IT: If you could gather around a table of four to talk about life or tennis, what three other people would you have join you among those who are already in the Hall of Fame?
AA: Arthur Ashe and Billie Jean King. Both were champions in their careers but they also used their platforms to change the world. They became champions for millions of those whose rights were being suppressed and those that had no voice.
IT: If you had to select just two or three of your favorite memories what would they be?
AA: First, when Stefanie said yes. Second, feeling the love from the fans at the U.S. Open when I retired, and being able to tell them how much I love and appreciate them.
IT: How have your thoughts on Pete Sampras evolved over the years?
AA: My take on Pete is more of a flat line, than an evolution. We're different players, different people, and we come from different worlds. That's one of the reasons it was such a compelling rivalry. He was dominant and one of the greats of the game. I regret that I still don't know him well enough off the court to have an opinion.
IT: What's your read on Roger Federer?
AA: First, he's a friend, and a good soul. He's a true gentleman of the game. He is great for tennis and I would argue with those who are counting him out so early. Never underestimate Fed. He has a lot of great tennis left in him.
IT: Without revealing too much, can you talk to us about how your relationship with Stefanie has evolved and grown. Could you ever imagine it would be this good?
AA: How much time do you have? How much space can I take. To be able to say that the greatest person I have ever known is also my wife and the mother of my children makes me incredibly grateful.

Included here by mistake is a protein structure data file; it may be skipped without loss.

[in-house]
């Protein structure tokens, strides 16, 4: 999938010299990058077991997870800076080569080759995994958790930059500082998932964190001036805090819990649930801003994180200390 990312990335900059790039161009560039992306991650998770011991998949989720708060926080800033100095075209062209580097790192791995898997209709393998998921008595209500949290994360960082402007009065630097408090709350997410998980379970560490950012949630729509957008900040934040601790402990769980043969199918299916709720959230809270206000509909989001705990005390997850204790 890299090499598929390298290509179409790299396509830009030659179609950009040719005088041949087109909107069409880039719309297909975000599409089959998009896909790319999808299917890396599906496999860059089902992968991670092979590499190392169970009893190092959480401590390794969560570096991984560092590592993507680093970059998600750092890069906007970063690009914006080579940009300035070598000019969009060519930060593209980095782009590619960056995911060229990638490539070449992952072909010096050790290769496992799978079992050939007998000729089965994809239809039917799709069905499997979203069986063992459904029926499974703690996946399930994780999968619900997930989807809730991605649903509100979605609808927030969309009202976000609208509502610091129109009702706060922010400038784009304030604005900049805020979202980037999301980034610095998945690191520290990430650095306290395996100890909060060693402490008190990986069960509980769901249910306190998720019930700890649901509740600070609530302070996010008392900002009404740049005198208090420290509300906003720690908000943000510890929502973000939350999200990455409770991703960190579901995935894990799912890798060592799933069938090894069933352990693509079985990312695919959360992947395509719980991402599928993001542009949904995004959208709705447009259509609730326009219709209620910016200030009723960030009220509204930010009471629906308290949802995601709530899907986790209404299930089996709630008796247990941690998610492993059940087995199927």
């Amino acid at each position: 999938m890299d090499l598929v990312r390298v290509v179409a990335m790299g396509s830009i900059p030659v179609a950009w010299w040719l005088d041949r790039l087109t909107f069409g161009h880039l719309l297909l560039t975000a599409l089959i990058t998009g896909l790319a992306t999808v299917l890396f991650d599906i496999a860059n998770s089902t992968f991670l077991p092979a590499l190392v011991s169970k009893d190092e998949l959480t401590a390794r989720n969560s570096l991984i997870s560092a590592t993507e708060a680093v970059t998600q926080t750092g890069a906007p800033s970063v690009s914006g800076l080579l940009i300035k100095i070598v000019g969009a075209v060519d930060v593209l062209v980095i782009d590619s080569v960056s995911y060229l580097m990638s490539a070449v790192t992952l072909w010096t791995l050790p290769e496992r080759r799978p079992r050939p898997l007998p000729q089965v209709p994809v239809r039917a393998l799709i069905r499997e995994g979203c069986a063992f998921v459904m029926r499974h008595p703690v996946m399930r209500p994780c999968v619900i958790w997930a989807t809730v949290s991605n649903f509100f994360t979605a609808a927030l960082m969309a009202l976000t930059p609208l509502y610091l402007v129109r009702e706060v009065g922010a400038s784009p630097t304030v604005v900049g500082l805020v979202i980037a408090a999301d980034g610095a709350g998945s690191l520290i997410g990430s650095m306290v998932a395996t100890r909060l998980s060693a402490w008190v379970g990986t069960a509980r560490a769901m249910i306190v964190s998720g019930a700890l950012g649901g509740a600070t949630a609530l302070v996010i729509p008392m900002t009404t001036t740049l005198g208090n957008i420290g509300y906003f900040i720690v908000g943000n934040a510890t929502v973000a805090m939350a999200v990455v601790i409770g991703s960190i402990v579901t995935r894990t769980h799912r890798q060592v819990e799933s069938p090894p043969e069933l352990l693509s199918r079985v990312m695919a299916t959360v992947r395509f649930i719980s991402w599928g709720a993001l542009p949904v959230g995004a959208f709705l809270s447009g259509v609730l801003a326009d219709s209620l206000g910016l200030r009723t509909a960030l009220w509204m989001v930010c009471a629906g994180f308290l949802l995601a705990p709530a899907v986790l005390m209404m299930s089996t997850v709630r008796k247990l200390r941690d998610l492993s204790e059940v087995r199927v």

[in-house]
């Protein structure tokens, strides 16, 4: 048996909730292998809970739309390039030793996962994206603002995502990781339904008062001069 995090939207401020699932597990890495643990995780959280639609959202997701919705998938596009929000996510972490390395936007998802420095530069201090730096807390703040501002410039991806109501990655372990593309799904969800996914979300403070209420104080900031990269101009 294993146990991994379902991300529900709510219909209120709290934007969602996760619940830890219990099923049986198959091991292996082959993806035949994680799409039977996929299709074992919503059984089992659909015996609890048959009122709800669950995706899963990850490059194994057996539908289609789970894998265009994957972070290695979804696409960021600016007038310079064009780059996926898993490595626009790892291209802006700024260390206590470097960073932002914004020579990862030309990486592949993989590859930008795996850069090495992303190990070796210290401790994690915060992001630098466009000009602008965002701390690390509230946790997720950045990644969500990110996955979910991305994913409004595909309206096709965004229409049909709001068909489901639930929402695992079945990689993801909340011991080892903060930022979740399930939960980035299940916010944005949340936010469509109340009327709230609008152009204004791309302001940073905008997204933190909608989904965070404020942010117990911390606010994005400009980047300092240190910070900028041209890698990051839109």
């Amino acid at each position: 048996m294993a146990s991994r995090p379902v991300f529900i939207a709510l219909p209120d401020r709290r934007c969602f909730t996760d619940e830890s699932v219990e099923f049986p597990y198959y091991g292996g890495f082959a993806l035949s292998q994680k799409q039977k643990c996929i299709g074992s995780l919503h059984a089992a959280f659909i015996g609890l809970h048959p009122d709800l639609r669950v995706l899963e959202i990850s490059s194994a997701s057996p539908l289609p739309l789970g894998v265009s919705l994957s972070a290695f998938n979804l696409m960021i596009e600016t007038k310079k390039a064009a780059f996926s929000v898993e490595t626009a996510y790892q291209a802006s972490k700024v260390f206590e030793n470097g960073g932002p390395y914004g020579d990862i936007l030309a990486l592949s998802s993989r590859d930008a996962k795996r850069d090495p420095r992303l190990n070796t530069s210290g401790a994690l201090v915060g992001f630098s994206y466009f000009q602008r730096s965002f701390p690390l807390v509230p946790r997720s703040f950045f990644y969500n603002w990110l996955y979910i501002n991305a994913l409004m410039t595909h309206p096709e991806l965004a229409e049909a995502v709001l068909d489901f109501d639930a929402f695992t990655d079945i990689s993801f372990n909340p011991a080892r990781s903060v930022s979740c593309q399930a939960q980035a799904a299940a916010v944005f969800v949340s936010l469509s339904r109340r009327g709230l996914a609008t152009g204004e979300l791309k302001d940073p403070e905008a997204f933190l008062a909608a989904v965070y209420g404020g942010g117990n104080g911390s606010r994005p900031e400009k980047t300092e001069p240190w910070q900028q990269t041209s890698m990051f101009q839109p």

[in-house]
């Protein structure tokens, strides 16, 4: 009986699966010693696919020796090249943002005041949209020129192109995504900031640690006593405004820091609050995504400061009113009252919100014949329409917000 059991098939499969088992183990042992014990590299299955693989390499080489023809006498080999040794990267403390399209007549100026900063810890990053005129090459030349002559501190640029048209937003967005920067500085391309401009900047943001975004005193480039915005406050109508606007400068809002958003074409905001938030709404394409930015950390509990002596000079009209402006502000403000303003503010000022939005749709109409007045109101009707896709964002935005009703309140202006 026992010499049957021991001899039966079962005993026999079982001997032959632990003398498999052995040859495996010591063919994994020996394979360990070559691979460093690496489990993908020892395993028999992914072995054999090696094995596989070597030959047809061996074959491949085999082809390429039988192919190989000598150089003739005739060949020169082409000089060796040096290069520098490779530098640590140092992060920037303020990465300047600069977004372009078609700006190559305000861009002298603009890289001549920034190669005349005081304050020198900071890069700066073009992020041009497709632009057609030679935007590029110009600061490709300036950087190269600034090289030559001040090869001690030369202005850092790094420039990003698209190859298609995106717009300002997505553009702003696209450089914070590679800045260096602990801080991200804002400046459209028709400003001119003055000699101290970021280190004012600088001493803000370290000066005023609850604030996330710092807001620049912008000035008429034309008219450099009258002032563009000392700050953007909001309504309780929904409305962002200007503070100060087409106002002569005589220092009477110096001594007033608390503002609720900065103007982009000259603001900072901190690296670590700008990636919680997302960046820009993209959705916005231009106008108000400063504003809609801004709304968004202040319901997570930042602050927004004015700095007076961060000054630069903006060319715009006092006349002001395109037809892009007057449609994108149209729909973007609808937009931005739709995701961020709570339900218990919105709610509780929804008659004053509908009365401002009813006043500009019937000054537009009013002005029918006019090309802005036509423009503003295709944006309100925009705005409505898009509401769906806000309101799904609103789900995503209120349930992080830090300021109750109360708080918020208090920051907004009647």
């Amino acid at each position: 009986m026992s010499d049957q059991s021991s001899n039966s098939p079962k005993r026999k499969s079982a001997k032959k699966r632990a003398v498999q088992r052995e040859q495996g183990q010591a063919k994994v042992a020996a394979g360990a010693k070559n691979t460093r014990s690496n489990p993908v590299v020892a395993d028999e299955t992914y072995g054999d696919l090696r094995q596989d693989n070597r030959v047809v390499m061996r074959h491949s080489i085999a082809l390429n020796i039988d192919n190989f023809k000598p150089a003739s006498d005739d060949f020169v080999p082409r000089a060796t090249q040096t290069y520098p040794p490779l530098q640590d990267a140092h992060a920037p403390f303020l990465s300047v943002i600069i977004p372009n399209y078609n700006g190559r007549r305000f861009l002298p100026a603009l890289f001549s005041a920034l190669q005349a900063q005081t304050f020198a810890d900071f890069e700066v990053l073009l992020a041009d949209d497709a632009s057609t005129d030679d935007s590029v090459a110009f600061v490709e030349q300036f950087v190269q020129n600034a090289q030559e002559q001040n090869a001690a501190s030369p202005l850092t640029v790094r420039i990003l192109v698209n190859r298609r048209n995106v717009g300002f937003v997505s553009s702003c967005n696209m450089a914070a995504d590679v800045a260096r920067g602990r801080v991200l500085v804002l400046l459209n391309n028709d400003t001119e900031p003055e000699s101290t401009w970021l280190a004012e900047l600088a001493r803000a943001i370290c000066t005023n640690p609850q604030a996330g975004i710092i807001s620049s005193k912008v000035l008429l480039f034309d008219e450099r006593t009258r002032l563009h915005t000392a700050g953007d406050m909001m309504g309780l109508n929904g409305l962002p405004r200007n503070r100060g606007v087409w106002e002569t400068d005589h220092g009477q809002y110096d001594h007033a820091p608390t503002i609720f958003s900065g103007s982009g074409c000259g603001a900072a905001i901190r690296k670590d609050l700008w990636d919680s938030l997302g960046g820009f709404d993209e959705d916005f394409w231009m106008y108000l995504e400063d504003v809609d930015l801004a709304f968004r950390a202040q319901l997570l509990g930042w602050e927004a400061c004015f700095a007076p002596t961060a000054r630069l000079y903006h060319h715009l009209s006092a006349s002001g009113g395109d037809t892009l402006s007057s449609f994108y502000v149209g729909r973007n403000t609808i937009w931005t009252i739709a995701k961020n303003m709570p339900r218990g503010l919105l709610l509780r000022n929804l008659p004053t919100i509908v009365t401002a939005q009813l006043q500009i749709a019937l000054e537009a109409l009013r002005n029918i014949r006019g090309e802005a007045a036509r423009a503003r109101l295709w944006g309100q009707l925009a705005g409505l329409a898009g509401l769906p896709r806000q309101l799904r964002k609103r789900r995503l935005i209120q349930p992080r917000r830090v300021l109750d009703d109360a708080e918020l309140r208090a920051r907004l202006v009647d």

IT: Your book had an incredible impact. How would you say it touched people's lives? Are you glad you did it? Any regrets? What's the most surprising reaction to the book?
AA: I wanted to connect with people on a deeper level than I could with my tennis. I want them to believe, to dream, to take ownership of their life. My story reveals a dramatic fall, in terms of tennis and life. The question becomes, what do you do when you lose hope? Where do you reach for inspiration to rebuild a shattered life? Hopefully readers will grasp that regardless of how far they have fallen in life's rankings, they can have hope. Life is full of second, third and fourth chances, if we are determined to take them. As for the biggest surprise, it is strange to me how many people felt comfortable having an opinion about the book that actually never read it.
IT: There is something very magical about the game of tennis. It's not just that it's for boys and girls; that you can play in Bali or Brooklyn; that its a recreational and a spectator sport; or that you can play when you're eight or 80. But our sport develops and expresses character, and reflects life and its messy wonders more than any other. What makes our game so special?
AA: First, it's not a team sport. There is no one to turn to and nowhere to hide. You rise and fall by your own wits, just like life. I mention in my book how tennis even uses the language of life, words like love, serve, break and fault. A point becomes a game, which becomes a match, which becomes a career. In the same way, a day becomes a week, which becomes a year, which becomes a life.
IT: After your U.S. Open match with James Blake, Bill Dwyre wrote, “It will be 120 years before we see another match like that.” Comment.
AA: It's usually a bad thing when you have a moment or event that you will never forget where you were when it happened, but in this case it was surreal and beautiful. Anyone who saw that match will probably never forget it, which says something about the beauty of competition, and how a sport can produce such a special experience.